There is a caveat to the fee structure for foreigners - and that is, all specialist doctors and hospitals have the right, if they wish, to "exempt their patients of all charges."

This is a key fact, because Public Authority of Civil Information reported (in 1999) that the population of Kuwait was approximately 2,274,000; and of those, only 798,200 were actually Kuwaiti citizens. Therefore, free, or nearly free, medical services, to about 1,475,800 foreigners, represent a substantial commitment to good and readily available health care by the government of Kuwait.

An Evaluation of the Health Care System in Kuwait

First of all, when presenting a case for evaluation, one looks at the commitment of the government. In the case of Kuwait, in 1986, the government was spending 5.2% of its GNP on health care, and ten years later, in 1996, with more than double the national budget, the government was allocating 2.7% of its GNP on health care (Burney, 1999). Today, according to the World Health Organization, 3% of GNP goes to health-related services. That is outstanding for any nation. The commitment of the Kuwaiti government is also shown in the growth of expenditures: for example, since 1970, the public expenditure on health care has increased nearly 18-fold. Between the years 1970 and 1996, the ratio of population to doctors declined from 958 to 597; in those same years, the ratio of population to nurses shrunk from 262 to 226. Other positives for Kuwait in the health delivery field? 1) The average life expectancy at birth (LEAB): in the aforementioned years, life expectancy increased from 69 years to 74.8 years. 2) The crude death rate (CDR): it declined from 5 per 1,000 population to 2.9 per 1,000 population in the 26 years between 1970 and 1996. 3) The infant mortality rate (IMEL): it declined from 51.7 per 1,000 live births, to 11.4 per 1,000. And the share of communicable diseases resulting in deaths dropped from 33% to 8% in those same years. All those data are courtesy Nadeem A. Burney, et al., in the International social Science Review.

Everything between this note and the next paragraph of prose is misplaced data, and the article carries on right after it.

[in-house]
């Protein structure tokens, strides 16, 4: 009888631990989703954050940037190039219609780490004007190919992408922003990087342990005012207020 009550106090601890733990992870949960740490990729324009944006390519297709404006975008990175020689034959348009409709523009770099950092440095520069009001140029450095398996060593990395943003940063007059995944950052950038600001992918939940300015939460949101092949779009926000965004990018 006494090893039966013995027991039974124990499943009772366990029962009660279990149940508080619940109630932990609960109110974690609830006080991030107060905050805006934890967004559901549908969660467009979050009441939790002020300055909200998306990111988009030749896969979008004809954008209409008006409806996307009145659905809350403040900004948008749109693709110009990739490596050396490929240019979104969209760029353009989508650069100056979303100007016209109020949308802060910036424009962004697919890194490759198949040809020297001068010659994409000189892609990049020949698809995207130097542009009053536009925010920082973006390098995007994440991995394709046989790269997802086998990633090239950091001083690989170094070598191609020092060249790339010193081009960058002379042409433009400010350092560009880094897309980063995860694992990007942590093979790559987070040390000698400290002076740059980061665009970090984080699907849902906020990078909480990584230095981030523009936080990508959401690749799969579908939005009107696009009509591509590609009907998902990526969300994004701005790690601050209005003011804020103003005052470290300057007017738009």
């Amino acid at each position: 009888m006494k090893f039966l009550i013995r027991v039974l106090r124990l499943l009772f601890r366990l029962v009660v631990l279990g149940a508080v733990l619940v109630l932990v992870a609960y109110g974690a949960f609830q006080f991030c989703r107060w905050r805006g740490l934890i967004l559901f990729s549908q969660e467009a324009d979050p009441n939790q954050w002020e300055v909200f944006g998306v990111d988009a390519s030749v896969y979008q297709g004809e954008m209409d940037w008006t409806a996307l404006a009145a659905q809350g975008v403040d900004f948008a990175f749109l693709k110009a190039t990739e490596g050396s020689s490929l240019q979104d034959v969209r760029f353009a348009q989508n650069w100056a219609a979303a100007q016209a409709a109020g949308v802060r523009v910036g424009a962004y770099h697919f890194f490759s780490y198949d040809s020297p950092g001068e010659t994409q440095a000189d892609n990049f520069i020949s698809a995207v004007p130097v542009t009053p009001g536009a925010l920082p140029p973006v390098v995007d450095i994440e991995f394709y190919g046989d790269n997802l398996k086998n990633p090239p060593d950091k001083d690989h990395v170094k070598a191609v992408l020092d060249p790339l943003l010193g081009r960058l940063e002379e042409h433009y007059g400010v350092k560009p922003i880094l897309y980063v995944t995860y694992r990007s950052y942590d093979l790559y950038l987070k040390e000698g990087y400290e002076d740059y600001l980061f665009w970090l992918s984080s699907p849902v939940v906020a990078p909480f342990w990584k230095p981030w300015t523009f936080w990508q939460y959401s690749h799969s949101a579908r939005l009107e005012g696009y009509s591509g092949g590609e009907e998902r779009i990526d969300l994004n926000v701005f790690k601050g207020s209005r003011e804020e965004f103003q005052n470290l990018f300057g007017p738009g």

Data supplied by the World Health Organization (WHO) provides dramatic evidence that there are many more "strong points" than "weak points" in Kuwait's health care system. For example, comparing Kuwait to nearby nations in terms of "government expenditures on health, as a percentage of all money spent on health" - Kuwait's government spends 87.2% of all health-related spending in the country. Oman is next, with 82.9%; Saudi Arabia is 79.1; Tunisia is 78.2; United Arab Emirates is 72.7; and way down at the bottom of the scale in neighboring nations to Kuwait is Sudan, at 21.2%.